• A coalition government in the Netherlands resigned when a coalition member refused to support a budget designed to get the country’s 2013 budget deficit down to the 3% European Union target.
  • On April 25, Ireland’s union movement said it couldn’t support the treaty in the upcoming referendum. Opinion polls show 30% of Irish voters in favor, with 23% against and a huge 39% undecided.

An Irish no vote—like that of 2008, when Ireland initially rejected the Lisbon treaty amending the basis treaties that are the foundation of the European Union—wouldn’t kill the budget-responsibility pact.

But it would create a financial market crisis, since the pact says that any country that rejects the pact is ineligible for funding from the European Financial Stability Facility, which currently underwrites Ireland’s rescue package.

But the biggest blow to Plan A has come from France. Challenger Hollande has run on renegotiating the pact, and incumbent Nicolas Sarkozy has moved closer and closer to that position in an effort to catch up before a second round of voting, on May 6, decides who will be the next president of France.

To stand any chance of winning, Sarkozy must move closer to the anti-Eurozone stance of the National Front’s Marine Le Pen. Le Pen’s extreme right-wing party came in a strong third, with 18% of the vote (to Sarkozy’s 27% and Hollande’s 28.6%).

NEXT: Austerity Leads to More Austerity


Austerity Leads to More Austerity
Plan A has run into two big problems. One is economic. The pain of austerity budgets has produced shrinking economies and more pain, which combine to create a need for even more austerity.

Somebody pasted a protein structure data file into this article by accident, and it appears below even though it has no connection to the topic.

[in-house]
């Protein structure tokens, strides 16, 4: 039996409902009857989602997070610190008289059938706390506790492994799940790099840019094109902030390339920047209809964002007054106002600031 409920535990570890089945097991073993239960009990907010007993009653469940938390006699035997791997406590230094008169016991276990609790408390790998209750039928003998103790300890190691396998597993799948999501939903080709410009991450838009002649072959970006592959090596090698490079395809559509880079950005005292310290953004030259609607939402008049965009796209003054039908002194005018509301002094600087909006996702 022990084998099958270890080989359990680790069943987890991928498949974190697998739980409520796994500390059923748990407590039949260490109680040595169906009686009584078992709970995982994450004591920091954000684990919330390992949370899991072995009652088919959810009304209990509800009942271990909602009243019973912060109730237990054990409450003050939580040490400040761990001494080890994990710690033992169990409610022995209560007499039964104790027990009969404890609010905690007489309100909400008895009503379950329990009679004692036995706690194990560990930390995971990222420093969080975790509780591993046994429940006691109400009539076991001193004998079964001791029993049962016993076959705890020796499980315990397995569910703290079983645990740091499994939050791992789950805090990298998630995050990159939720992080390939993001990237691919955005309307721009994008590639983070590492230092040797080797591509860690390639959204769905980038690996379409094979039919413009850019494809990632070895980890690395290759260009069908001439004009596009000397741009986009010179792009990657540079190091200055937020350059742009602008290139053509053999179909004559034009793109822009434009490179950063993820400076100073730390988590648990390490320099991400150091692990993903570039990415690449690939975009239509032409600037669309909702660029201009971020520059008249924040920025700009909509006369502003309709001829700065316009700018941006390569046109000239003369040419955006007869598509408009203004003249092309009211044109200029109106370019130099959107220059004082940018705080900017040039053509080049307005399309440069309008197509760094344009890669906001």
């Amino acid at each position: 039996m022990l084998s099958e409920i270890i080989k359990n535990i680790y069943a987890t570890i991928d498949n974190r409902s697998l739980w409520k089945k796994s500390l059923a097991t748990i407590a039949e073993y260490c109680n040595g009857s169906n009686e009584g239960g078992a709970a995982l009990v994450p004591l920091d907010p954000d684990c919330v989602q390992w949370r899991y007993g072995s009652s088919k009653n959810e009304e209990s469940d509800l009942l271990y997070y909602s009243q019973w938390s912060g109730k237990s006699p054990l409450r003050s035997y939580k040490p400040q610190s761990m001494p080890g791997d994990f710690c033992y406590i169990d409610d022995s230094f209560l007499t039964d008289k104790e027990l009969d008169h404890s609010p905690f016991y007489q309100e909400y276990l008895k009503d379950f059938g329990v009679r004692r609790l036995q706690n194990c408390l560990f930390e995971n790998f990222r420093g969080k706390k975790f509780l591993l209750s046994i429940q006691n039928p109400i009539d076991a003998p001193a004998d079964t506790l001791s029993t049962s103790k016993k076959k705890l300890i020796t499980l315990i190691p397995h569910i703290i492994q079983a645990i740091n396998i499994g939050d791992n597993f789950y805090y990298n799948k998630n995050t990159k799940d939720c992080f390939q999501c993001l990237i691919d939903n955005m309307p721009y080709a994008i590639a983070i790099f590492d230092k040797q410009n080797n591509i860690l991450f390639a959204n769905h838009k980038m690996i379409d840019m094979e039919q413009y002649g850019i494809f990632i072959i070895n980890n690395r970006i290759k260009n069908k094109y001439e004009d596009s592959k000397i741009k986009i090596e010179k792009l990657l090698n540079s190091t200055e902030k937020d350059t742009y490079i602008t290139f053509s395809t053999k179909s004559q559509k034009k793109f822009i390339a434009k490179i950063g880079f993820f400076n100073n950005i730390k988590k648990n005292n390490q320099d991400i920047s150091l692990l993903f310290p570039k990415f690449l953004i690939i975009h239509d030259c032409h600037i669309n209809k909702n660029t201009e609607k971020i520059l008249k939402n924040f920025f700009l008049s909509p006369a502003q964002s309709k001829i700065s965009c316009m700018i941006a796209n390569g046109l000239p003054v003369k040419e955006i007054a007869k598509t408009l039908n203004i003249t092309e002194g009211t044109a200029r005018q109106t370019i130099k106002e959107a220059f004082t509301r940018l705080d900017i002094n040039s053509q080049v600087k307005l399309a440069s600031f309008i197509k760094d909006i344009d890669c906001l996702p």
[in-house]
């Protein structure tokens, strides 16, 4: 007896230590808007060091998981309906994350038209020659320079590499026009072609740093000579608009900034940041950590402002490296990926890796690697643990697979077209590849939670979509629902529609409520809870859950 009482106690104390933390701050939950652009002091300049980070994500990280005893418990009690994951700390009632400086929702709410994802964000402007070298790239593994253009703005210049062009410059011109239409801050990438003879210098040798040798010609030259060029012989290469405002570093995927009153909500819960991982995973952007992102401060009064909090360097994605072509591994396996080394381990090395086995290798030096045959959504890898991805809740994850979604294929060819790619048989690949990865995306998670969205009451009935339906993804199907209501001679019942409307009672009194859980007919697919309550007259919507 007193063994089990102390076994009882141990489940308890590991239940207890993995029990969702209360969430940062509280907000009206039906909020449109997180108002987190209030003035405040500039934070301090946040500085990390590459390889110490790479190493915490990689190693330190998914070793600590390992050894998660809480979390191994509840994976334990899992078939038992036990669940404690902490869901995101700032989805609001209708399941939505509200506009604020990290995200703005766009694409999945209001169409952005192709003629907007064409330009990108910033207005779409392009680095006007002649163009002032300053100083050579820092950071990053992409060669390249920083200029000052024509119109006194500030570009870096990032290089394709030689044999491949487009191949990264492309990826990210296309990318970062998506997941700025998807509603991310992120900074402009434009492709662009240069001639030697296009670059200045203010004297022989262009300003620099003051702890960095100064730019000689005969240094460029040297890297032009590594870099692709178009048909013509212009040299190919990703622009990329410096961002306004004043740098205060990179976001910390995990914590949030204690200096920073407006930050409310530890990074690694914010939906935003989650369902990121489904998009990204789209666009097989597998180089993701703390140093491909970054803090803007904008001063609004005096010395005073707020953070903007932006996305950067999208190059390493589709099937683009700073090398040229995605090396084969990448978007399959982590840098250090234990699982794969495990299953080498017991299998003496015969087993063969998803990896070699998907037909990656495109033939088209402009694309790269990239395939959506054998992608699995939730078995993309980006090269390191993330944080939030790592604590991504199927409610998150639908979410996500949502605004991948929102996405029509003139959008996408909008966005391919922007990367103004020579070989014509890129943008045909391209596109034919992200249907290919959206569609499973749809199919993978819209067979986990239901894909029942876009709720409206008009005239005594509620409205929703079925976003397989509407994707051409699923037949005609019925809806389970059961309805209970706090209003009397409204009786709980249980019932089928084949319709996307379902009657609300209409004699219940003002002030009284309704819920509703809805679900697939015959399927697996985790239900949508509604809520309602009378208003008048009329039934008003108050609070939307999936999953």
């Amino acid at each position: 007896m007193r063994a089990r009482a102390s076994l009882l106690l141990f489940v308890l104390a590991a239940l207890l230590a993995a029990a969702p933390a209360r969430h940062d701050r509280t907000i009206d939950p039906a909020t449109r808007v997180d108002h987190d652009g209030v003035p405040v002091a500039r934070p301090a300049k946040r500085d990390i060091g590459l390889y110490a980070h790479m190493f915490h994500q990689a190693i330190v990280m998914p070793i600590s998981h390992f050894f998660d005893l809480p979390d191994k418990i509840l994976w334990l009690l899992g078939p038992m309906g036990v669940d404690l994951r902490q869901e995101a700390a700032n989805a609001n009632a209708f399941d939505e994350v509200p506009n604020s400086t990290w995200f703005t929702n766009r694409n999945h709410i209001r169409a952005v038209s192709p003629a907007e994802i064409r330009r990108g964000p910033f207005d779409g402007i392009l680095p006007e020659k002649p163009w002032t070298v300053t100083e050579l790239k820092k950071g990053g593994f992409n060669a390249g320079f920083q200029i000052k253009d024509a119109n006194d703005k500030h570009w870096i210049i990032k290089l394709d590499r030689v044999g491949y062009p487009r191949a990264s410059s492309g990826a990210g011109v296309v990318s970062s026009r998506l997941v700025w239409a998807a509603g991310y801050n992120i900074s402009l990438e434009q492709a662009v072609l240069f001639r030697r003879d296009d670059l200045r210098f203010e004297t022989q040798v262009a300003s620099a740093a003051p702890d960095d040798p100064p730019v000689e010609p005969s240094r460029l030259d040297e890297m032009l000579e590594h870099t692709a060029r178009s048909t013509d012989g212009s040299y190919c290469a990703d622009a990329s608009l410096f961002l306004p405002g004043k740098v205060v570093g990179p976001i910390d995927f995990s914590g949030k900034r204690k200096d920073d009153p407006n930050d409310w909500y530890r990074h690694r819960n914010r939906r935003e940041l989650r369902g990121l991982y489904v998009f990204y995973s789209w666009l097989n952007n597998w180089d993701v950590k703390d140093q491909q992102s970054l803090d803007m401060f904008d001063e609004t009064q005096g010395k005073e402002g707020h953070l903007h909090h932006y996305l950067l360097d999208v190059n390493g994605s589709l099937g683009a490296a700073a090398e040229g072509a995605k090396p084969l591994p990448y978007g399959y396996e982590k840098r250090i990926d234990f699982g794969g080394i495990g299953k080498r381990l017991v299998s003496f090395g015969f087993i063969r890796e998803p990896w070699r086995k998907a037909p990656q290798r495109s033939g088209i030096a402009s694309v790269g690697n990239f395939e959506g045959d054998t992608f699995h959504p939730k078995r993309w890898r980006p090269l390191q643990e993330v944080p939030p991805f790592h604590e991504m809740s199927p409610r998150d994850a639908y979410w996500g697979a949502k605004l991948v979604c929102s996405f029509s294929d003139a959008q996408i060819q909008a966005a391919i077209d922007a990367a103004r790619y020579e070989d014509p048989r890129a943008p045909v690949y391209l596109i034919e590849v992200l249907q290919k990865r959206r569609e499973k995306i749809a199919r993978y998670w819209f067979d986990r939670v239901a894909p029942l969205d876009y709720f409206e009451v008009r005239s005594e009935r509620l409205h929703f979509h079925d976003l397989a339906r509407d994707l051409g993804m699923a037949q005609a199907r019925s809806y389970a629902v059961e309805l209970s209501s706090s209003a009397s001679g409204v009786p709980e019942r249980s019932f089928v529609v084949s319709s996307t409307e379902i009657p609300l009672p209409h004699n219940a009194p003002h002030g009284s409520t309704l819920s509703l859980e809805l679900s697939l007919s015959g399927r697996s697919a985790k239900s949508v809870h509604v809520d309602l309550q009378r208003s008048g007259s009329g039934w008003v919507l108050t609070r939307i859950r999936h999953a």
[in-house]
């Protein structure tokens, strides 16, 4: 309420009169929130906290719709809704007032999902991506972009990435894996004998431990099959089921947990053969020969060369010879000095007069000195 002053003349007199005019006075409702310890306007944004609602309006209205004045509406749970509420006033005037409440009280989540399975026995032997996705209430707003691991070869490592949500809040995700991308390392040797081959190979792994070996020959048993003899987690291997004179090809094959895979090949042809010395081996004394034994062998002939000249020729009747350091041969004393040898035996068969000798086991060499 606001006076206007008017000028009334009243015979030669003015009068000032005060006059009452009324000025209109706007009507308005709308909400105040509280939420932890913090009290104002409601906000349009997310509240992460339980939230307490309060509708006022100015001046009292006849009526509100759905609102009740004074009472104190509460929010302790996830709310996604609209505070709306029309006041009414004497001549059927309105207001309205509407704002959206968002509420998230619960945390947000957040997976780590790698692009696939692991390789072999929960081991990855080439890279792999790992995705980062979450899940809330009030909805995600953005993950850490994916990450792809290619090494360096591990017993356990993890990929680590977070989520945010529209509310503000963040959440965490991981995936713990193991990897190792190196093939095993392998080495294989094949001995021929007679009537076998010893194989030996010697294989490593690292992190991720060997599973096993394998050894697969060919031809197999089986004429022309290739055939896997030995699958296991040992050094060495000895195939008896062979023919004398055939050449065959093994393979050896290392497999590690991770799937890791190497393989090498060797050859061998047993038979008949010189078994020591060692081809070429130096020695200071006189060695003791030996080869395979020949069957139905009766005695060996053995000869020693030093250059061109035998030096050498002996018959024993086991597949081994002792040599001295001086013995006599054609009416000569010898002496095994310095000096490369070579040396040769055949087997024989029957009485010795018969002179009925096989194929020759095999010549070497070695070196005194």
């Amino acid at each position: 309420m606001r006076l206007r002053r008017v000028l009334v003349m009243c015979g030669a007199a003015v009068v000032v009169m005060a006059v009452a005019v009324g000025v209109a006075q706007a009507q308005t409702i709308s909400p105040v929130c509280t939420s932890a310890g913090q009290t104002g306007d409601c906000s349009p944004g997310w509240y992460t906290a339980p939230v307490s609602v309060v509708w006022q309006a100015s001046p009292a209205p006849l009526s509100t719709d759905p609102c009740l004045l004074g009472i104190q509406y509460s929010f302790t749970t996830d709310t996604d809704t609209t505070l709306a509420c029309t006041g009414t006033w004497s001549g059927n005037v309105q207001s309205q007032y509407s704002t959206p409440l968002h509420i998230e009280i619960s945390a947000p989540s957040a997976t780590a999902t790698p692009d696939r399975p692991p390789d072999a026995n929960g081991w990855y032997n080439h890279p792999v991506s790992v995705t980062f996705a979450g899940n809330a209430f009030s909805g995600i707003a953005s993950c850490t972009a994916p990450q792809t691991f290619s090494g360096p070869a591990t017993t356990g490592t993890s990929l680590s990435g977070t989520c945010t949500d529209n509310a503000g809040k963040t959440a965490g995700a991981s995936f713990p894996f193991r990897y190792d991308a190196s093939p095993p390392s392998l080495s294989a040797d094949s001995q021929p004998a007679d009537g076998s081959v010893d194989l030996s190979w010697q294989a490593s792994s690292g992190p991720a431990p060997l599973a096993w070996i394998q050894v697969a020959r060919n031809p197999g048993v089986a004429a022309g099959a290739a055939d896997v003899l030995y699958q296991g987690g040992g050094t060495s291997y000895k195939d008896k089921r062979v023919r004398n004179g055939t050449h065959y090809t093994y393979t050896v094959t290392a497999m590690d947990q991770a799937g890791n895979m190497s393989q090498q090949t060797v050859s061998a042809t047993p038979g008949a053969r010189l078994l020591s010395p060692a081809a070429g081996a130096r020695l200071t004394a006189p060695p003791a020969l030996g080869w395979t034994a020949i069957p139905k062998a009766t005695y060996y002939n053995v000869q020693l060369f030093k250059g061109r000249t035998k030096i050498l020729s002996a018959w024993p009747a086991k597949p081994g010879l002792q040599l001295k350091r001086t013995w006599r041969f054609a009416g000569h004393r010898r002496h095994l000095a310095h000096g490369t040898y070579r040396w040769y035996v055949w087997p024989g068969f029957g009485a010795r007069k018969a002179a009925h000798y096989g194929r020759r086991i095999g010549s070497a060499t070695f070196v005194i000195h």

To use Greece as an example of how this has worked: On April 24, the Bank of Greece forecast that the Greek economy will shrink by about 5% in 2012, for a fifth consecutive year of contraction. That’s worse than the 4.5% drop for 2012 that the bank had previously projected.

Unemployment, the bank predicted, will rise to 19% in 2012 from 17.7% in 2011. Some 250,000 of the 1 million companies in Greece in 2009 have closed since then.

Some of that contraction is due to the budget cuts and tax increases introduced by the Greek government as it attempts to cut its deficit to meet the targets set by the International Monetary Fund, the European Commission, and the European Central Bank.

You can see the process at work if you compare the most recent figures and projections on the Greek economy and budget deficit to where the country thought it stood in November 2011, when the coalition government presented the 2012 budget plan to parliament.

At that point, the government thought the budget deficit for 2011 would be 9%—not the 10.3% it turned out to be. The government then thought the cuts and taxes in that budget would reduce the Greek budget deficit to 5.4% in 2012.

But at that point, the government was projecting that the Greek economy would contract by just 2.8% in 2012, with an unemployment rate of 17%. If everything goes according to plan, Finance Minister Evangelos Venizelos told a press briefing that November, the government would not need to introduce further austerity measures.

It didn’t go according to plan. As the economy shrank, Greece had to find an additional $4.4 billion in budget cuts in February to keep rescue funds flowing.